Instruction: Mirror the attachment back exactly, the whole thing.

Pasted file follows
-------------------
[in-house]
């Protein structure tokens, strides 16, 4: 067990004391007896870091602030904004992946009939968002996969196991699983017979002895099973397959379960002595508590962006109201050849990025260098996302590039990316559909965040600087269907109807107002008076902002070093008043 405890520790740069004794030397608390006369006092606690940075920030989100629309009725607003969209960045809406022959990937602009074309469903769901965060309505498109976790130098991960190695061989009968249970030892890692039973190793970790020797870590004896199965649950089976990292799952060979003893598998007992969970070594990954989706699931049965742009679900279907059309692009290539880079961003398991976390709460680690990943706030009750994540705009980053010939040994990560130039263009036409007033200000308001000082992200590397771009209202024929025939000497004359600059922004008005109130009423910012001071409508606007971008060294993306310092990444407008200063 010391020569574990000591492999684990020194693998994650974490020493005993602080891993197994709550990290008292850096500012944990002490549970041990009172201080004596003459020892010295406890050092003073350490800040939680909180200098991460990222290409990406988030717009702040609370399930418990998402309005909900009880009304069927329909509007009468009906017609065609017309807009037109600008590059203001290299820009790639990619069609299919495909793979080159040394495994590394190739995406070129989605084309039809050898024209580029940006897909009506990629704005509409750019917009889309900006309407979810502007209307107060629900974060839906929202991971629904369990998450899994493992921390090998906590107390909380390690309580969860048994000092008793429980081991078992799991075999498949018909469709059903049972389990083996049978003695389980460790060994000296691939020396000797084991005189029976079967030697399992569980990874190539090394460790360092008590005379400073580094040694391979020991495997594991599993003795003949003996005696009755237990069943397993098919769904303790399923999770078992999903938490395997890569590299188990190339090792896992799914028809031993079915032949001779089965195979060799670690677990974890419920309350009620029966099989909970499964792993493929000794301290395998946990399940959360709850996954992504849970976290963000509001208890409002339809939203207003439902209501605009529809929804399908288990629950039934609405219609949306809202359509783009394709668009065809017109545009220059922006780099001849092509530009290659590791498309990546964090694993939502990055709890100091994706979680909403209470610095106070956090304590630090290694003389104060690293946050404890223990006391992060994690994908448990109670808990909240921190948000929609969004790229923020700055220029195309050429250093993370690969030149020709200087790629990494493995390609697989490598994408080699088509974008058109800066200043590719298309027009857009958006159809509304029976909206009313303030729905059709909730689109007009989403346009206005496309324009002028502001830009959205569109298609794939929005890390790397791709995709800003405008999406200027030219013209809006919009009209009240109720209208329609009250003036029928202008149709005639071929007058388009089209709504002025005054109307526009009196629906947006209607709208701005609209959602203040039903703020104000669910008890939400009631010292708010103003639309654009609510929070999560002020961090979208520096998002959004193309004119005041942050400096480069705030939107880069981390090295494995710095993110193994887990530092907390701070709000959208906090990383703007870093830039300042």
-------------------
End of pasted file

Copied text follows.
[in-house]
């Protein structure tokens, strides 16, 4: 067990004391007896870091602030904004992946009939968002996969196991699983017979002895099973397959379960002595508590962006109201050849990025260098996302590039990316559909965040600087269907109807107002008076902002070093008043 405890520790740069004794030397608390006369006092606690940075920030989100629309009725607003969209960045809406022959990937602009074309469903769901965060309505498109976790130098991960190695061989009968249970030892890692039973190793970790020797870590004896199965649950089976990292799952060979003893598998007992969970070594990954989706699931049965742009679900279907059309692009290539880079961003398991976390709460680690990943706030009750994540705009980053010939040994990560130039263009036409007033200000308001000082992200590397771009209202024929025939000497004359600059922004008005109130009423910012001071409508606007971008060294993306310092990444407008200063 010391020569574990000591492999684990020194693998994650974490020493005993602080891993197994709550990290008292850096500012944990002490549970041990009172201080004596003459020892010295406890050092003073350490800040939680909180200098991460990222290409990406988030717009702040609370399930418990998402309005909900009880009304069927329909509007009468009906017609065609017309807009037109600008590059203001290299820009790639990619069609299919495909793979080159040394495994590394190739995406070129989605084309039809050898024209580029940006897909009506990629704005509409750019917009889309900006309407979810502007209307107060629900974060839906929202991971629904369990998450899994493992921390090998906590107390909380390690309580969860048994000092008793429980081991078992799991075999498949018909469709059903049972389990083996049978003695389980460790060994000296691939020396000797084991005189029976079967030697399992569980990874190539090394460790360092008590005379400073580094040694391979020991495997594991599993003795003949003996005696009755237990069943397993098919769904303790399923999770078992999903938490395997890569590299188990190339090792896992799914028809031993079915032949001779089965195979060799670690677990974890419920309350009620029966099989909970499964792993493929000794301290395998946990399940959360709850996954992504849970976290963000509001208890409002339809939203207003439902209501605009529809929804399908288990629950039934609405219609949306809202359509783009394709668009065809017109545009220059922006780099001849092509530009290659590791498309990546964090694993939502990055709890100091994706979680909403209470610095106070956090304590630090290694003389104060690293946050404890223990006391992060994690994908448990109670808990909240921190948000929609969004790229923020700055220029195309050429250093993370690969030149020709200087790629990494493995390609697989490598994408080699088509974008058109800066200043590719298309027009857009958006159809509304029976909206009313303030729905059709909730689109007009989403346009206005496309324009002028502001830009959205569109298609794939929005890390790397791709995709800003405008999406200027030219013209809006919009009209009240109720209208329609009250003036029928202008149709005639071929007058388009089209709504002025005054109307526009009196629906947006209607709208701005609209959602203040039903703020104000669910008890939400009631010292708010103003639309654009609510929070999560002020961090979208520096998002959004193309004119005041942050400096480069705030939107880069981390090295494995710095993110193994887990530092907390701070709000959208906090990383703007870093830039300042």